Harry Potter

Denny Hatch is the author of six books on marketing and four novels, and is a direct marketing writer, designer and consultant. His latest book is “Write Everything Right!” Visit him at dennyhatch.com.

YouTube Live did something completely different to celebrate its first birthday. Its engineers gave three gifts to YouTube Partners, wrapped up as new features: 1. Wirecast for YouTube Live: This new software allows partners to produce and stream professional-looking live events directly from their desktops to YouTube for free. It allows partners to capture and switch between multiple video and audio sources, roll in media files and images, as well as add live effects and overlays. If you are a YouTube Partner who is enabled for livestreaming, you’ll see a link to download Wirecast for YouTube in your YouTube account.

ROTFL I almost fell off the chair when I saw Lawrence Van Gelder’s little squib (reprinted in full nearby) in The New York Times, reporting that the Chinese have edited “Pirates of the Caribbean” because one of the characters “vilifies and humiliates the Chinese.” Imagine! The premier pirates of American films and other intellectual property not only have pirated yet another blockbuster, but also have edited out a Chinese character because it was “in line with Hollywood’s old tradition of demonizing the Chinese.” Is it time to rethink doing business with China? I am not talking human rights and animal abuses such as:

“Businesses based on theft are falling by the wayside or going legit, and a legal marketplace is showing real signs of promise,” wrote Mitch Bainwol, chairman and CEO, Recording Industry Association of America, and Dan Glickman, chairman and CEO, Motion Picture Association of America, in The Wall Street Journal on July 1. Maybe in the world of DVDs, CDs and software. The genteel world of book publishing is another story. Sure, the Harry Potter books have been counterfeited and are selling across Asia. But I was stunned to find that an obscure book written 50 years ago by my father, that’s still under copyright, was appropriated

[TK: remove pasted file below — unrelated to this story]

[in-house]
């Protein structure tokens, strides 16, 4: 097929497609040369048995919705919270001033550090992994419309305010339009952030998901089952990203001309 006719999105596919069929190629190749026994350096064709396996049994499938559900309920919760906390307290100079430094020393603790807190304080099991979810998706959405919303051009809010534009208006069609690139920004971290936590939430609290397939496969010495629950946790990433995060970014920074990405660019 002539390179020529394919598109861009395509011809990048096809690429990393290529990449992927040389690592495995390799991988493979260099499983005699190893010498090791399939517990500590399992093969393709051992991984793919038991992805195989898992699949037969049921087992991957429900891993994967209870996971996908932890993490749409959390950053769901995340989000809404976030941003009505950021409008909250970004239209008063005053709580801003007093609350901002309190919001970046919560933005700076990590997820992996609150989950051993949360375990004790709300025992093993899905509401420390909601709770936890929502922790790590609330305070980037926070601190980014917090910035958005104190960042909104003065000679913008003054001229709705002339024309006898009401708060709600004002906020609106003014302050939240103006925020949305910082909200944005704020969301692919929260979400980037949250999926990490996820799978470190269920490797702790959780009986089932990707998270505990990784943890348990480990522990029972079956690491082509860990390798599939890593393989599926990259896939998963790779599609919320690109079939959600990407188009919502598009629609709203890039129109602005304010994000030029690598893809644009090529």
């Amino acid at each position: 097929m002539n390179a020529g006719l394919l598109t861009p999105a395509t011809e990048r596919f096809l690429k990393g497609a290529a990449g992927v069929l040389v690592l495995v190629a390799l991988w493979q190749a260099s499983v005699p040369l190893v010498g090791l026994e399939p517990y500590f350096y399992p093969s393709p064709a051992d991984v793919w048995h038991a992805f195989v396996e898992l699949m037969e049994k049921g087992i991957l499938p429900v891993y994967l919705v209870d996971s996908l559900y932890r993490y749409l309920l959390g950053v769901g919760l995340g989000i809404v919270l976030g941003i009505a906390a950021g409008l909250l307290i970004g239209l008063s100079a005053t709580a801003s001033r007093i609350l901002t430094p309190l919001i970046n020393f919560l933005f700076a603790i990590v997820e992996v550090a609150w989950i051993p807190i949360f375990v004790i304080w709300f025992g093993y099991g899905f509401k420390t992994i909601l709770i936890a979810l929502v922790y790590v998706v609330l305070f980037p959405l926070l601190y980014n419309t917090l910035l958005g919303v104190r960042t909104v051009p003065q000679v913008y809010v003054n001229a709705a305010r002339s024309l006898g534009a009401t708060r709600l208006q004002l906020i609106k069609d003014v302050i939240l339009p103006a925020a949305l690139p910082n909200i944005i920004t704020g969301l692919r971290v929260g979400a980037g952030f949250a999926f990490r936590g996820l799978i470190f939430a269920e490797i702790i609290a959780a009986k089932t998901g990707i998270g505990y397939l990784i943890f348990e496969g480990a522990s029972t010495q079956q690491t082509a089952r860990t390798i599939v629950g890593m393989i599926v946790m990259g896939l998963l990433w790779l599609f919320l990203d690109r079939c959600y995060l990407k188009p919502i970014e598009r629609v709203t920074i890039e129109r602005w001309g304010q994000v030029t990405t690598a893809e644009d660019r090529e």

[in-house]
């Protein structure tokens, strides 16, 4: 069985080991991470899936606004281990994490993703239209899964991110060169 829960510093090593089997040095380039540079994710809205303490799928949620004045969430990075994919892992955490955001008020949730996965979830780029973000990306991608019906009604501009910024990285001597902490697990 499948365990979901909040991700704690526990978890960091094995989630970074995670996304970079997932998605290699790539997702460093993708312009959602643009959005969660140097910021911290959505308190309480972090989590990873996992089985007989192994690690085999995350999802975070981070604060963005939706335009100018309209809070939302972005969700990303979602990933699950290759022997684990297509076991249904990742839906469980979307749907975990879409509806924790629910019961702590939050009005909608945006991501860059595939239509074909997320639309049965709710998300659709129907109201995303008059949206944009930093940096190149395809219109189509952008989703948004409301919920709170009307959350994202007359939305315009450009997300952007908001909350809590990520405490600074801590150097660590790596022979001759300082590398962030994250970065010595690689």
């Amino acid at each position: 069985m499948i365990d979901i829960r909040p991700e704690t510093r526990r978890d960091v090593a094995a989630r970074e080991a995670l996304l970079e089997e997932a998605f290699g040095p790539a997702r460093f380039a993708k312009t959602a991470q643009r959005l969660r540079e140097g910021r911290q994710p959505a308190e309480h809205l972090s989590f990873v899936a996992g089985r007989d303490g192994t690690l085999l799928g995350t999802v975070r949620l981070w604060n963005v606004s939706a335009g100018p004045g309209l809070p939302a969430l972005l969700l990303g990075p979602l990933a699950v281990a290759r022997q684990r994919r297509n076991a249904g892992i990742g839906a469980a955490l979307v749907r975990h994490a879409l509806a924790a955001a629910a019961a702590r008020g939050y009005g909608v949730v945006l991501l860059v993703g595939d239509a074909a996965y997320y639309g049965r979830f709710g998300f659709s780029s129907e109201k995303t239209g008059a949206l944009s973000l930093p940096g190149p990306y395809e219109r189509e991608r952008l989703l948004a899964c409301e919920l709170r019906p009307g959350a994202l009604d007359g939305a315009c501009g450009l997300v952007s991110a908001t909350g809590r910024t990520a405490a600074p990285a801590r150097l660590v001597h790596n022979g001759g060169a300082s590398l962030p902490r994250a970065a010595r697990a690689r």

Welcome to the Toughest Business on Earth April 11, 2006: Vol. 2, Issue No. 28 IN THE NEWS AMAZING TUGS by the Crowley Corporation Every once in a while a book comes along that captures the imagination of kids and adults who are young at heart. The Crowley Corporate Communications group has published a children's book about tugboats entitled AMAZING TUGS. —MarEx Newsletter, April 7, 2006 According to publishing guru Dan Poynter, a survey by the Gallup Organization found that 82 percent of the population believe they have a book inside them. Six million people have already written a manuscript. That

'Faction' is OK for Books and Movies, Not Résumés or Bios Jan. 17, 2006: Vol. 2, Issue No. 4 IN THE NEWS "Munich" massacres history The only true part of the story is the few minutes spent on the actual massacre. The rest is invention, as Spielberg delicately puts it in the opening credits, "inspired by real events." —Charles Krauthammer, The Philadelphia Inquirer, Jan. 16, 2006 Frey defends 'essential truths' of memoir Embattled author James Frey defended his best-selling memoir on Larry King's CNN talk show Wednesday, saying while he may have embellished some of his past in A Million Little Pieces, he stood

The 800-pound gorilla no one talks about Sept. 20, 2005, Vol. 1, Issue #32 IN THE NEWS BEIJING--Visiting the Chinese capital for the first time since 1996 is a startling experience. Nothing you've read can prepare you for the overwhelming physical reality of China's explosive growth, its leap from the bicycle age to the age of Audis, cell phones, and a middle-class passion for fashion. Wander through Beijing's glitziest malls and watch crowds of young Chinese chatting on cell phones, roaming in and out of Nine West, Mr. Klein, Givenchy, Rolex watch stores, Starbucks, Pizza Hut, or the local Cineplex, and you realize

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